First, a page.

EXCLUSIVE: Taxpayers fork out more than $4,500 for Malcolm Turnbull’s three-course halal dinner with the Afghan president including culturally-sensitive non-alcoholic cider

Sunday, Jul 16th 2017

Taxpayers forked out $4,666.50 for Malcolm Turnbull dinner with Afghan leader

  • Halal dinner included a lamb main course, culturaly sensitive non-alcoholic cider
  • Morning tea for U.S. Vice President Mike Pence cost $737, with just $9 for tea
  • Dinner for Chinese Premier Li Keqiang at PM’s harbourside mansion was $1,434
  • Per head, taxpayers spent $172 on Afghanistan, $92 on U.S. and $359 for China 

    Australian taxpayers forked out more than $4,500 so Prime Minister Malcolm Turnbull could have a halal dinner with a Muslim world leader complete with non-alcoholic cider.

    The three-course meal with Afghan President Mohammad Ashraf Ghani at Parliament House in Canberra came with a Tasmanian salmon roulade entree, lamb medallions as the main course and honey and saffron creme brulee with pistachio parfait for dessert.

    The total bill for the April 3 dinner came to $4,666.50, which included flowers and culturally-sensitive non-alcoholic cider.

    The money spent on every dinner guest was almost double the amount allocated for a function less than three weeks later for U.S. Vice President Mike Pence.

    Taxpayers footed a dinner bill of $4,242.26 which came to $4,666.50 with the GST included

    The dinner for the Afghan president included non-alcoholic cider and ginger beer

    The dinner for the leader of the terror ravaged Central Asian nation, in a private dining room, entertained 27 people on a Monday night as politicians tuned in to the ABC’s Q&A program.

    The prime minister’s office declined to offer Daily Mail Australia a comment on the diplomatic dinner, a long-standing practice of his Labor and Liberal predecessors.

    However, less than three weeks later Mr Turnbull hosted a much less expensive $737 morning tea for U.S. Vice President Mike Pence, with just $8.80 spent on beverages, namely tea and coffee. 

    Donald Trump’s running mate was entertained at Kirribilli House on Sydney Harbour on April 22 the day before he was taken around the point to Taronga Zoo for a Sunday morning visit. 

    The morning tea for U.S. Vice President Mike Pence was less expensive with just $8.80 spent on beverages with the GST included. The total bill after tax was $737.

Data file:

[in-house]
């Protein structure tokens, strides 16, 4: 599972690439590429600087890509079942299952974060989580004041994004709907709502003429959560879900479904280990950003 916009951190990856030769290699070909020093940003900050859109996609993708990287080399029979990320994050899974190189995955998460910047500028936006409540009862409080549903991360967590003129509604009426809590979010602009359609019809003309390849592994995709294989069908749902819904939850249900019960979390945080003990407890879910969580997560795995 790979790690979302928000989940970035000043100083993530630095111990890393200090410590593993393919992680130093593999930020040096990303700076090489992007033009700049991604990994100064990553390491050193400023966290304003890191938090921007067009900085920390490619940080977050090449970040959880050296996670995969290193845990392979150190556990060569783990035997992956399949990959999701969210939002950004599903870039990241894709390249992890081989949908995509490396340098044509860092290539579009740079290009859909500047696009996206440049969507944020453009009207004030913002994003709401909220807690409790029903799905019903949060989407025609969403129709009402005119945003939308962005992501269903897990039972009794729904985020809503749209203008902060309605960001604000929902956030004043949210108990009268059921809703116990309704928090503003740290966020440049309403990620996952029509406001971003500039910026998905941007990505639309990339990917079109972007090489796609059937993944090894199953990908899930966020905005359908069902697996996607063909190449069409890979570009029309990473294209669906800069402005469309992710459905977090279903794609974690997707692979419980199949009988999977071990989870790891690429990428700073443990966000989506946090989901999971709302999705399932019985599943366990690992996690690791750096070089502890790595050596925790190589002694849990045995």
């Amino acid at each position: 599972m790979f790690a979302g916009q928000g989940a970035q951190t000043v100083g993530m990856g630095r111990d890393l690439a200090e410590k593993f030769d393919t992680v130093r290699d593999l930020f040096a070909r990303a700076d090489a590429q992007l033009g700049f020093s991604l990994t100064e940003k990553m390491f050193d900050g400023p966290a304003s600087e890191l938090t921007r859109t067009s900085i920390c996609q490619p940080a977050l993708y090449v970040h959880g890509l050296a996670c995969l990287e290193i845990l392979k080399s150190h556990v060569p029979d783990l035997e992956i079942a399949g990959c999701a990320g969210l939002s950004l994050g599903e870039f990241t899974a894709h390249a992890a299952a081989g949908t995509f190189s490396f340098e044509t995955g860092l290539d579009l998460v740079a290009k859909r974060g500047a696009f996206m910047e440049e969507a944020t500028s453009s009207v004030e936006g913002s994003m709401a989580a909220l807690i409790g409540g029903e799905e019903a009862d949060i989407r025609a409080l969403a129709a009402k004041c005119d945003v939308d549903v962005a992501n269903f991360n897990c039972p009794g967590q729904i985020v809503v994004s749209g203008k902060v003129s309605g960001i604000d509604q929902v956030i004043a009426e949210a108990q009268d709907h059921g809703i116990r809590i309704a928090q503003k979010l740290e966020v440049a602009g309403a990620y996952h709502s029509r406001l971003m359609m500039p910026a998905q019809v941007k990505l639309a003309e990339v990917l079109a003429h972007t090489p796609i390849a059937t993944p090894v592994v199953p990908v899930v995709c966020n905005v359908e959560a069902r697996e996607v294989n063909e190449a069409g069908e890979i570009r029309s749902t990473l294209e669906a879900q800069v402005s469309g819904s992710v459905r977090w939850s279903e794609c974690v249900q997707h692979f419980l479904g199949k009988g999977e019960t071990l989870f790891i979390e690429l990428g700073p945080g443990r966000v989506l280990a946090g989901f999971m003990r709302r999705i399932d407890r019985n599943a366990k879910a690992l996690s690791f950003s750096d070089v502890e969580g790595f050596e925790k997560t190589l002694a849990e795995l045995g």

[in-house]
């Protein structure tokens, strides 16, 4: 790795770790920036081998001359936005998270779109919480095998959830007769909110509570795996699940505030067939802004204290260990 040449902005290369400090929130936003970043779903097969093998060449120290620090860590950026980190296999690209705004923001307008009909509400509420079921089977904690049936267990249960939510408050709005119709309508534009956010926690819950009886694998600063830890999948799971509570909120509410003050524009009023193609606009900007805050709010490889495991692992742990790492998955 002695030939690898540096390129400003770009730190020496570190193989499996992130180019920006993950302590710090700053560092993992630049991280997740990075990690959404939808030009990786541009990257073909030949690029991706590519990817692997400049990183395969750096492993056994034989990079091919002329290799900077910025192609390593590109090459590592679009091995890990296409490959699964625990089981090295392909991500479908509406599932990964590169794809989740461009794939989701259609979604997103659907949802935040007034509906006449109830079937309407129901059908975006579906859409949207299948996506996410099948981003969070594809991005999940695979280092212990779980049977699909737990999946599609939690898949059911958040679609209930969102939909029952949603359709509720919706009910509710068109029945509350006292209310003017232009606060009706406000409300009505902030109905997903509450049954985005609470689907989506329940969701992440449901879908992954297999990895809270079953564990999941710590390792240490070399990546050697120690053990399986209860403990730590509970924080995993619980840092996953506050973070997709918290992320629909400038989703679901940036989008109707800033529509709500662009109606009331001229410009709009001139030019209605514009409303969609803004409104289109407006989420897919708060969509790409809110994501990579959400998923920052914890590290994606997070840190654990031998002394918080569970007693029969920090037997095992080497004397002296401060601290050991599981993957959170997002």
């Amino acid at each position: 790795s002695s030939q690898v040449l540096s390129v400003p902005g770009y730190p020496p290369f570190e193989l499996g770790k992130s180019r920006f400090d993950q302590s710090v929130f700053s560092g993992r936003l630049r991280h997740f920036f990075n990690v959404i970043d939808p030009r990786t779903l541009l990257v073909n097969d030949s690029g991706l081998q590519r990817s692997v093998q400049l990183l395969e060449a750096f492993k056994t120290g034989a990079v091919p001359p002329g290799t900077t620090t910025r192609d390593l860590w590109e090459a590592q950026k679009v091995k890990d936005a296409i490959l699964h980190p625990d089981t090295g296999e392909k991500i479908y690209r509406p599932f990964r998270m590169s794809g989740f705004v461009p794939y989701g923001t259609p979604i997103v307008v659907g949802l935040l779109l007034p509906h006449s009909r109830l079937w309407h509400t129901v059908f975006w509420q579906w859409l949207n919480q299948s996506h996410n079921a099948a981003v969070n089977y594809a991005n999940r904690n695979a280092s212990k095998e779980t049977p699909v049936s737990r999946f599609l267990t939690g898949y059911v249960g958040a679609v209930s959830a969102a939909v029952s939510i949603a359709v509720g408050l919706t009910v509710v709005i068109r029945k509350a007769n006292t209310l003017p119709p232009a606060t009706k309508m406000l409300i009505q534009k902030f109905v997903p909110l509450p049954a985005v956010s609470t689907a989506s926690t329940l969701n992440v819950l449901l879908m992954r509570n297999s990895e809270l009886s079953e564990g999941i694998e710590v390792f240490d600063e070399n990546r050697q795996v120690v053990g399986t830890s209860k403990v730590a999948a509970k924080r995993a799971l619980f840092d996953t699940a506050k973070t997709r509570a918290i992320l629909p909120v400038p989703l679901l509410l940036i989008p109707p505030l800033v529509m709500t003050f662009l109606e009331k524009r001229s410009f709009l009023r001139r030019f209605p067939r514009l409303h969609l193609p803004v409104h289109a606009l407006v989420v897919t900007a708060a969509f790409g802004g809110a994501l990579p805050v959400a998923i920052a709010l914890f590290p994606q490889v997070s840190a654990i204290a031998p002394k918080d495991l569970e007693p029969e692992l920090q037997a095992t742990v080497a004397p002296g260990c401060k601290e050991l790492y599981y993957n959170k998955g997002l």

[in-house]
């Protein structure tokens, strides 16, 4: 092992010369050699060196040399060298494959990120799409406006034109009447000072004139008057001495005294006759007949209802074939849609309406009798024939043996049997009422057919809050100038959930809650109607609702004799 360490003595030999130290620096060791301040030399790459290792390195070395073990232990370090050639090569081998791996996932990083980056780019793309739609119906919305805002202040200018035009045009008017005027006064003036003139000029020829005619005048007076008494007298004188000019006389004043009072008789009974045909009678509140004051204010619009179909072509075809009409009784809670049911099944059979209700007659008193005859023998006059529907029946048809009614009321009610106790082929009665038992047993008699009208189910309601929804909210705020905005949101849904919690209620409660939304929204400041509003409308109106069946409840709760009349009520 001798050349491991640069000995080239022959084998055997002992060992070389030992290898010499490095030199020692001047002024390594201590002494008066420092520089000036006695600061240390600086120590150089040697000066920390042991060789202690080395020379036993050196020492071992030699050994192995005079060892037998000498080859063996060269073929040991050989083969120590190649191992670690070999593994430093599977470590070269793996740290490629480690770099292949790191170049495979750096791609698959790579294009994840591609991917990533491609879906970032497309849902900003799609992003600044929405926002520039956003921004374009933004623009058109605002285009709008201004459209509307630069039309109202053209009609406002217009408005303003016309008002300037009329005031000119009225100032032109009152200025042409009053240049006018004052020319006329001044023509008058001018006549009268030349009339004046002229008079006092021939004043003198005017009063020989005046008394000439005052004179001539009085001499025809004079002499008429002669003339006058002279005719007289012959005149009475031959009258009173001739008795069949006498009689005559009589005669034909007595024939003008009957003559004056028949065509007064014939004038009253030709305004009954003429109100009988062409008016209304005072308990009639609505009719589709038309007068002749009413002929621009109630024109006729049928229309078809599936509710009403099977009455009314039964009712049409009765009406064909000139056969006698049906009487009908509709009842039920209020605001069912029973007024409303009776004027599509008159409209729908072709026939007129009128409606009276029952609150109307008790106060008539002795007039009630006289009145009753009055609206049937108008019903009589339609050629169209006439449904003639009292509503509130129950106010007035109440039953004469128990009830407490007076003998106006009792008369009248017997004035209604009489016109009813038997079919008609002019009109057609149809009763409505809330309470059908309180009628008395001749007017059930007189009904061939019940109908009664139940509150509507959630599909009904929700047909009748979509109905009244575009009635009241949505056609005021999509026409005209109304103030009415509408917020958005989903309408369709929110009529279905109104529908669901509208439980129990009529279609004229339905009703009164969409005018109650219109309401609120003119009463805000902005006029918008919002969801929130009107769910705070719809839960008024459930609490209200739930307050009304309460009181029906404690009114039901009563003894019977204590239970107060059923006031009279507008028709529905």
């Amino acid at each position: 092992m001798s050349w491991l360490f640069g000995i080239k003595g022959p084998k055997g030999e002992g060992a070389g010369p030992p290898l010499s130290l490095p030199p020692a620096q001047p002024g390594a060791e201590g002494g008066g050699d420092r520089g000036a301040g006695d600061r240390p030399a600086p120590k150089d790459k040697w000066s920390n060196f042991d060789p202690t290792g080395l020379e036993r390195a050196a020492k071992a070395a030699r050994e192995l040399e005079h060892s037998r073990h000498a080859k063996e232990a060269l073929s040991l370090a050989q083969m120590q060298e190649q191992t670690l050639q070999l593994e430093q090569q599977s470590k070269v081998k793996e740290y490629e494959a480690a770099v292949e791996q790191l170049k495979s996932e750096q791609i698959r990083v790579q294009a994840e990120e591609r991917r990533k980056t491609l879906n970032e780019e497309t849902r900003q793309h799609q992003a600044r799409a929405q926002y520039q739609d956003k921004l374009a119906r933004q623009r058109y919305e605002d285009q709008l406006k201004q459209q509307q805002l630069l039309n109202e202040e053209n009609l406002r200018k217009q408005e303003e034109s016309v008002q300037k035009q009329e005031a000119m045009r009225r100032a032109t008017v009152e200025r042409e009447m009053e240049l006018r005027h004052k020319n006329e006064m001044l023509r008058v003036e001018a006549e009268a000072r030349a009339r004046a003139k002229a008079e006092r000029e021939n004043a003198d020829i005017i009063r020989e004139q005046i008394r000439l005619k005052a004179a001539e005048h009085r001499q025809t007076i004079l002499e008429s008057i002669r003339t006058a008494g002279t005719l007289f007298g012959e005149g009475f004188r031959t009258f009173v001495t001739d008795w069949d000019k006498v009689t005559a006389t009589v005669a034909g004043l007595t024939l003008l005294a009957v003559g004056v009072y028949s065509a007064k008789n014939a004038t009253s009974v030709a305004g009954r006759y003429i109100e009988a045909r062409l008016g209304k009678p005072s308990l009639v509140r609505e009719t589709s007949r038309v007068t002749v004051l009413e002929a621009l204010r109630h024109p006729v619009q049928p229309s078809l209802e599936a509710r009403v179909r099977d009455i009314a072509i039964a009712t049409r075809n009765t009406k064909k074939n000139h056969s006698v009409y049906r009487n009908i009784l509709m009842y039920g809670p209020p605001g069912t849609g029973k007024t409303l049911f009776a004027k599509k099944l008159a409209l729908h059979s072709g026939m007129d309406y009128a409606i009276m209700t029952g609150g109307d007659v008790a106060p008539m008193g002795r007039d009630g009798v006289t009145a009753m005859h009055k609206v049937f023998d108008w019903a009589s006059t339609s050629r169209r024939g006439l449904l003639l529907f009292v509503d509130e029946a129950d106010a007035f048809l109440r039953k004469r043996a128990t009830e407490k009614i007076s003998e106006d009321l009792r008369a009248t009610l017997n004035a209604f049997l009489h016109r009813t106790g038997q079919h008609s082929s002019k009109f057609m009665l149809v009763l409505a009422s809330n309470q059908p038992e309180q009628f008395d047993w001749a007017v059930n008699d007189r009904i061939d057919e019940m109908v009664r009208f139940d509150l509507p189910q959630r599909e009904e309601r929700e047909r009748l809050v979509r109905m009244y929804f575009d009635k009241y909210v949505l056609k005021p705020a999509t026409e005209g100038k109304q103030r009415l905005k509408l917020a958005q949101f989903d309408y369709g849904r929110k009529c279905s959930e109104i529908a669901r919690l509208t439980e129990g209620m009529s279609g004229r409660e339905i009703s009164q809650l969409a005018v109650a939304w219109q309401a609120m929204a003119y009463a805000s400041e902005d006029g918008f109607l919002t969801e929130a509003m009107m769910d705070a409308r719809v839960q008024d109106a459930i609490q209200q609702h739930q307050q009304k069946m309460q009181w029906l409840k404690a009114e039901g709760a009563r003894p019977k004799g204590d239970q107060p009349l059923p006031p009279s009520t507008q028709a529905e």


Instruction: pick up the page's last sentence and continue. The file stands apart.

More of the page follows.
Mr Turnbull’s wife Lucy and the American vice-president’s wife Karen were there for the morning tea, which included lamingtons, ham and egg sandwiches and scones for the second most powerful man from Australia’s biggest defence ally.

    Taxpayers were much more generous when it came to hosting the head of the Chinese government, Li Keqiang on March 24.

    The powerful leader from Australia’s biggest trading partner was entertained at Mr Turnbull’s lavish harbourside mansion at Point Piper, in Sydney’s eastern suburbs, with a dinner costing taxpayers $1,434. 

    The Friday night dinner party for the Chinese leader and his wife Madame Cheng Hong was held the night before Mr Turnbull took him to the Sydney Cricket Ground to see the Sydney Swans AFL team play Port Adelaide.

    It included scallops and asparagus on cauliflower puree, roasted fillet of beef with wild mushroom and spinach ragout and poached nectarines and fresh raspberries with mascarpone.

    With Lucy Turnbull the only other diner present, taxpayers were actually footing a bill of $358.58 per person at a lavish home worth an estimated $50 million.

    This was significanly more than the Afghan president’s dinner in Canberra which cost $172.83 for each of the 27 guests.

    The morning tea for U.S. Vice President Mike Pence at Kirribilli House was $92.12 for each of the eight guests, which included the prime minister’s daughter Daisy and her husband James Brown, who has previously tweeted insults about Donald Trump. 

    The dinner for the Chinese Premier Li Keqiang cost taxpayers $1434.30 with the GST included

  • Leave a Reply

    Your email address will not be published. Required fields are marked *